Fat Llama, London
Organization – Fat Llama
Founders – Rosie Dallas, Owen Turner-Major and Chaz Englander
Location – London
Fat Llama offers a fully insured peer-to-peer rental marketplace for almost anything and everything. The platform allows renting tools, camping equipment, bikes, camera, lenses, musical instrument, drones, DJ equipment, household goods, etc. for a reasonable rate. The business idea was conceived in 2016 when the founders renovated office space in London. They spent almost one-third of their budget on single-use items that were difficult to rent, such as power tools, tile cutters, industrial vacuums, etc. The irony is that most of the required items were lying around unused in the same block. The only option was to hire them at a premium rate from a rental shop. This led to starting their conversation on a rental marketplace.
Before the start, they had done thorough market research on the existing rental platform and converted every unmet need the current platform was converted into a unique business proposition in Fat Llama. One such initiative is insurance on the rented item (up to USD 30,000) that protect the owner’s interest in case of theft, breakdown, loss, failure, etc. To mitigate the risk further Fat Llama users, need to pass identity checks, in addition to risk-profiling technology.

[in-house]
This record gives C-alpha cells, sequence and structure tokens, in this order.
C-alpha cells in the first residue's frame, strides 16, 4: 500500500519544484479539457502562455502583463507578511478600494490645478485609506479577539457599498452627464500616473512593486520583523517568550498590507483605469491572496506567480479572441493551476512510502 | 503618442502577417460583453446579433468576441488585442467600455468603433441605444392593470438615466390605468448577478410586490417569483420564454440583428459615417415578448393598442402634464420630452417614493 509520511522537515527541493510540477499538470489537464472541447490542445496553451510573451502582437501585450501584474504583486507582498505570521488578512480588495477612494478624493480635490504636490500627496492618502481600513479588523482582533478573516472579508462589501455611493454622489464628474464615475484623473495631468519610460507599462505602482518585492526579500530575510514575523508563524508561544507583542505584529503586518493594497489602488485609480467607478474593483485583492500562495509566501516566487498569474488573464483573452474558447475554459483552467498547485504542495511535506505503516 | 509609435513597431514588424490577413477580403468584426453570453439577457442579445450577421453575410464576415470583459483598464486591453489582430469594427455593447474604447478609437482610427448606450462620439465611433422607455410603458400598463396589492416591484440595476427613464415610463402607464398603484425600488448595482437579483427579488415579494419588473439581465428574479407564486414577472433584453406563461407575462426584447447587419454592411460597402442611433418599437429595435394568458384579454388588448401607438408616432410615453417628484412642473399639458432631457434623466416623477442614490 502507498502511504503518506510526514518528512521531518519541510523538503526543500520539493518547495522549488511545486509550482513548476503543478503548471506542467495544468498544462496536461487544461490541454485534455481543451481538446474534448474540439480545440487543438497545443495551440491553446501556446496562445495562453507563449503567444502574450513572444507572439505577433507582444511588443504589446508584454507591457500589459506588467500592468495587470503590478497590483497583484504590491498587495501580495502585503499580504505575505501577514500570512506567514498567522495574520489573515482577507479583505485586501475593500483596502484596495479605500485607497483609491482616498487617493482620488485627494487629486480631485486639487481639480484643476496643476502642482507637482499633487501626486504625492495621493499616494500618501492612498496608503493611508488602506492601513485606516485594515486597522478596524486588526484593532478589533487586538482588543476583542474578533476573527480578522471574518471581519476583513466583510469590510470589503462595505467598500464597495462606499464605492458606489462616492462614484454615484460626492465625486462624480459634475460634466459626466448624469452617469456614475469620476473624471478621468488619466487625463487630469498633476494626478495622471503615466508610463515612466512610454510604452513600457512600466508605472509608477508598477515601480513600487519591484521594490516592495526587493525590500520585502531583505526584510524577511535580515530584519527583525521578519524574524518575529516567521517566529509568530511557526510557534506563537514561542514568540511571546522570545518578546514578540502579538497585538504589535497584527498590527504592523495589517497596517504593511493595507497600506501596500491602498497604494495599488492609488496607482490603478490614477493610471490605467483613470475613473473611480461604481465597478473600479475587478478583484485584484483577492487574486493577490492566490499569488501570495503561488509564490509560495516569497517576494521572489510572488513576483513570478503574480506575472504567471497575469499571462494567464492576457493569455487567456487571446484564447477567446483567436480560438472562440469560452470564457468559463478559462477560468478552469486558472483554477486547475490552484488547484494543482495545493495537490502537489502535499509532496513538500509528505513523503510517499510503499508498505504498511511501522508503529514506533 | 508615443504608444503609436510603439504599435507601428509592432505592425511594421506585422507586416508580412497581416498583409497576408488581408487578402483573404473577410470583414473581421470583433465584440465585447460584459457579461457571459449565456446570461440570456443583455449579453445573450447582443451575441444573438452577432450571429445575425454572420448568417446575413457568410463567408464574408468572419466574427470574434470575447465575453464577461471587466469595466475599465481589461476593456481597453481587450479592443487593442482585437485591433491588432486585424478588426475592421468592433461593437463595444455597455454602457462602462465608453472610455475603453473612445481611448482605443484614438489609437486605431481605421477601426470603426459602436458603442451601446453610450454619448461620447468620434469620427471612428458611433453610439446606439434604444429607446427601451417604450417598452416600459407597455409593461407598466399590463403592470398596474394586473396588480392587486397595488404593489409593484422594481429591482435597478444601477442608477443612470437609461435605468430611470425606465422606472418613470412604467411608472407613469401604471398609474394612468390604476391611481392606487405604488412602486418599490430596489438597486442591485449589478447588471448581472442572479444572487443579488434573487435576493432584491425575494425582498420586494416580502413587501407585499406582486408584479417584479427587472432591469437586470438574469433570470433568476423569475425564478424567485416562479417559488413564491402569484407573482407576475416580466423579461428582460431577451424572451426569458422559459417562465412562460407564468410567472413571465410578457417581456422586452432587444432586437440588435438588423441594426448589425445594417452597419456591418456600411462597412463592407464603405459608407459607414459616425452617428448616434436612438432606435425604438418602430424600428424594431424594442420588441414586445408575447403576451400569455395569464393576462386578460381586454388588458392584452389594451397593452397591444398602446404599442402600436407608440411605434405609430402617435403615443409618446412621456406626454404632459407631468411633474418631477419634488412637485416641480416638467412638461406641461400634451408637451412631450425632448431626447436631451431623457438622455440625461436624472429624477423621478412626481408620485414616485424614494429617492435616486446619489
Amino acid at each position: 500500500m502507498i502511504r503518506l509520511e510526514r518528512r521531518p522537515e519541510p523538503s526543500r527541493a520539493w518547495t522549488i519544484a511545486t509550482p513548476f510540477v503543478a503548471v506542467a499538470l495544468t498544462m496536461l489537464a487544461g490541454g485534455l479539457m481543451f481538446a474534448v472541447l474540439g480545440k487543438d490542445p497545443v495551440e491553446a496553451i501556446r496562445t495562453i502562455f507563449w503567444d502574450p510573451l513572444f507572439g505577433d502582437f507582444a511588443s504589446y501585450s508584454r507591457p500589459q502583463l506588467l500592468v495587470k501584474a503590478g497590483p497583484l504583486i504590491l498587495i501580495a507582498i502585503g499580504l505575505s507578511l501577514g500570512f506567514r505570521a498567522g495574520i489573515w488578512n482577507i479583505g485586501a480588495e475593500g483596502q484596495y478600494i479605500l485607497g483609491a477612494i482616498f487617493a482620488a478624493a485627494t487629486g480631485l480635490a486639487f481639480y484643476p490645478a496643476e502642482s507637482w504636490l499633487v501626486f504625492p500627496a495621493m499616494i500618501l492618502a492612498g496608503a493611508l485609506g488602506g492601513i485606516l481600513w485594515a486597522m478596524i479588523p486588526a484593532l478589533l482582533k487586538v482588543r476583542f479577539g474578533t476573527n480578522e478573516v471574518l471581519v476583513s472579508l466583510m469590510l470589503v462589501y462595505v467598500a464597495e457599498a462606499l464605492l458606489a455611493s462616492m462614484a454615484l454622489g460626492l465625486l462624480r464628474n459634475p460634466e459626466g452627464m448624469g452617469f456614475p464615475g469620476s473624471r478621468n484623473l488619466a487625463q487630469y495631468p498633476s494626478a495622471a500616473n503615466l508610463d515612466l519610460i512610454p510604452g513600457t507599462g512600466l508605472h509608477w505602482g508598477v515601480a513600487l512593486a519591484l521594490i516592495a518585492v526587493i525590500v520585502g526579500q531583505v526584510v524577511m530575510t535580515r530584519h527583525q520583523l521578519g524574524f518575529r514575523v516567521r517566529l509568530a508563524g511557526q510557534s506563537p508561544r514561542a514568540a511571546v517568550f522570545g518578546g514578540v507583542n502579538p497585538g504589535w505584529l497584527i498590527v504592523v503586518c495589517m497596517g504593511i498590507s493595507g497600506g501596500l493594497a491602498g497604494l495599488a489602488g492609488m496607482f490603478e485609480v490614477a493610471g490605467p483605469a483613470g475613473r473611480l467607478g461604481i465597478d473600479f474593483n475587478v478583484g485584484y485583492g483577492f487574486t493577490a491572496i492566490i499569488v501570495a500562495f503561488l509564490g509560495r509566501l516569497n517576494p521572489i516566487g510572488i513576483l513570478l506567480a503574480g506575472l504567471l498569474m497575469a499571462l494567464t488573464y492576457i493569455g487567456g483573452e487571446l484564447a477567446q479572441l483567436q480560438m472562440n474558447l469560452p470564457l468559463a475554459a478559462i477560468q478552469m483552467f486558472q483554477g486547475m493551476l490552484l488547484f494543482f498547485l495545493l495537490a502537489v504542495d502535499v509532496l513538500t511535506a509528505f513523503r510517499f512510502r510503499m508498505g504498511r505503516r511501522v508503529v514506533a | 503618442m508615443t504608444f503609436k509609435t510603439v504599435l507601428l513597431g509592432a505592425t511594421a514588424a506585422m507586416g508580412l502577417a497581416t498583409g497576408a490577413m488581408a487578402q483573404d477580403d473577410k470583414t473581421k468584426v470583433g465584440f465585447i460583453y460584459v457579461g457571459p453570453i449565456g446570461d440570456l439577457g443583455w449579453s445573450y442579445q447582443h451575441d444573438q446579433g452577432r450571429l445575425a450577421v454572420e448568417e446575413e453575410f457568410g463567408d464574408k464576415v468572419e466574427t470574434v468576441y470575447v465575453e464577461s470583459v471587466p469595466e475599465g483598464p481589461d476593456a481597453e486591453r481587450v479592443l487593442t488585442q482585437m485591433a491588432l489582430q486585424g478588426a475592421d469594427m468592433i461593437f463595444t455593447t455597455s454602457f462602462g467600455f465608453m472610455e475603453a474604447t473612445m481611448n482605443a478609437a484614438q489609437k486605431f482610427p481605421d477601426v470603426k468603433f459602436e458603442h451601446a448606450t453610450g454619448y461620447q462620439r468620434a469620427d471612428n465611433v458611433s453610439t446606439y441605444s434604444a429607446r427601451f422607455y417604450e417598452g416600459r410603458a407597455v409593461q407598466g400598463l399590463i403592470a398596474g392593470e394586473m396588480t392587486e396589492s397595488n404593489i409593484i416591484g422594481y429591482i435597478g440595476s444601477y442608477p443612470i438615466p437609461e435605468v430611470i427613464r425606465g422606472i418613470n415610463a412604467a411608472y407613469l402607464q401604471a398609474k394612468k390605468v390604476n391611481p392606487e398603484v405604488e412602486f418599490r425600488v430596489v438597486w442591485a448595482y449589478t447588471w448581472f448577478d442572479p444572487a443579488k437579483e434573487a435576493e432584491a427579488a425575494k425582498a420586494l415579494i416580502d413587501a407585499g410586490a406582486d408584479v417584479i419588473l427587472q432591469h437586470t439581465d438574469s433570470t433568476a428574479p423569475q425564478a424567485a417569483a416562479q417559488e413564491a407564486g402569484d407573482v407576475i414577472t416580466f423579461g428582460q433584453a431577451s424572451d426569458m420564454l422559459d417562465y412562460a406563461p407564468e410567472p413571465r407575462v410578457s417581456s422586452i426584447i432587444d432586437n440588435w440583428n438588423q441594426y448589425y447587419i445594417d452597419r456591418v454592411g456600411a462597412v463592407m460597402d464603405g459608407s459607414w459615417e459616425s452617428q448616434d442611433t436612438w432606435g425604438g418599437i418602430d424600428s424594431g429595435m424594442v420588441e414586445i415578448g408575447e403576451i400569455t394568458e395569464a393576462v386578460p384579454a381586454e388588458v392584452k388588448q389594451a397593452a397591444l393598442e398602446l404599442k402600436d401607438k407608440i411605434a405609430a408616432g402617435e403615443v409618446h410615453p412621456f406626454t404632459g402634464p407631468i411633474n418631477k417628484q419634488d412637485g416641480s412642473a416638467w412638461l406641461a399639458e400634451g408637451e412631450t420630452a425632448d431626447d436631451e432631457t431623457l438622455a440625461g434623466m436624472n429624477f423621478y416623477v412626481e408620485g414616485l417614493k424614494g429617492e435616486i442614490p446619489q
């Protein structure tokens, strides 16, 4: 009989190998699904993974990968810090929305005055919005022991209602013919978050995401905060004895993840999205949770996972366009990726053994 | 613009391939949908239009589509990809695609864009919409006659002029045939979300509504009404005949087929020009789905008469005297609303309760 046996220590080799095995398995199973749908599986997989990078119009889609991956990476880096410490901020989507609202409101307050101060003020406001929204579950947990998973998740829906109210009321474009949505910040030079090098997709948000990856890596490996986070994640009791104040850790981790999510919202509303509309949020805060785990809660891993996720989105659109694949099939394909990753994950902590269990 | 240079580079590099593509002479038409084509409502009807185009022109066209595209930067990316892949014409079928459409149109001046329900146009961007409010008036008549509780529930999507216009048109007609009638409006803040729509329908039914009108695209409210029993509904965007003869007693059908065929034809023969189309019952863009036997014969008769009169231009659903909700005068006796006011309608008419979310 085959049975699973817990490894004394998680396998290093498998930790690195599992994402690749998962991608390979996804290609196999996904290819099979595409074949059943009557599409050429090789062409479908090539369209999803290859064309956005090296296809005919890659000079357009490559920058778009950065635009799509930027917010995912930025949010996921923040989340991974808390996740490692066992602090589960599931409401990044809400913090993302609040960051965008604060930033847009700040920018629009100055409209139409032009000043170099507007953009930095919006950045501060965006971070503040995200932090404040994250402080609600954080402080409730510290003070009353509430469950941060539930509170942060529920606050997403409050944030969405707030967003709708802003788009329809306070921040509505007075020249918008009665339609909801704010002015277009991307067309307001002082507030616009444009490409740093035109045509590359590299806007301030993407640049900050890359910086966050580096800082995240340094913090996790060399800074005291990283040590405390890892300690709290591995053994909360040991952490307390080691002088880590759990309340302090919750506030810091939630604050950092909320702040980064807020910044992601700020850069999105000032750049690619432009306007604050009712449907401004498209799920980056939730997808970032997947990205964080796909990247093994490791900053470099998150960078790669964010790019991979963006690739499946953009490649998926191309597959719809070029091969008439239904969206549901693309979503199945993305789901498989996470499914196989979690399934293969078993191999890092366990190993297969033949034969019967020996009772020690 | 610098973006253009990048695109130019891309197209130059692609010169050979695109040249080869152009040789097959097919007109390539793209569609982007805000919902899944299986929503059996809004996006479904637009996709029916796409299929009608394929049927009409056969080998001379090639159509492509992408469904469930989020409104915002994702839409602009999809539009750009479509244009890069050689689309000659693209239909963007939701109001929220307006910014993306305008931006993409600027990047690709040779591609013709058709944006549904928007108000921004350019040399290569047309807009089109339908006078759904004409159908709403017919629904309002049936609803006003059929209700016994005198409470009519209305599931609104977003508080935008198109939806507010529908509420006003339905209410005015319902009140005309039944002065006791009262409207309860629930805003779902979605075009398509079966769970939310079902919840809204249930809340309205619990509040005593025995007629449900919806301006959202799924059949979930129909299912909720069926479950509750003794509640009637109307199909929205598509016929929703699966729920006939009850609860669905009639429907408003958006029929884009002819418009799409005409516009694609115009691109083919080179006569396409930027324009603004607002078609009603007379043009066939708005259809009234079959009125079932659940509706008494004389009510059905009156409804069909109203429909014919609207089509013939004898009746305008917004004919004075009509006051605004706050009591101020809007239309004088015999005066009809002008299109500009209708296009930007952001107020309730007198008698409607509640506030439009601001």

Fat Llama is connecting people with unused stuff to the needy by using a combination of risk-profiling technology and insurance. The platform is making it not just possible, but safe and seamless, for anyone to have access to almost any item, potentially within minutes.
Another benefit is that borrowers can avoid deposits and enjoy hire prices that could be 20-30% cheaper than traditional rental shops. Moreover, Fat Llama enables individuals, freelancers, small and medium enterprises and more to monetise their assets efficiently and safely, who would say no to some extra perks for unused.
From a wider perceptive, Fat Llama is disrupting a culture of unnecessary ownership. Today we all shift towards a collaborative economy because we all are connected. We now share cars, bikes, houses, and services every day.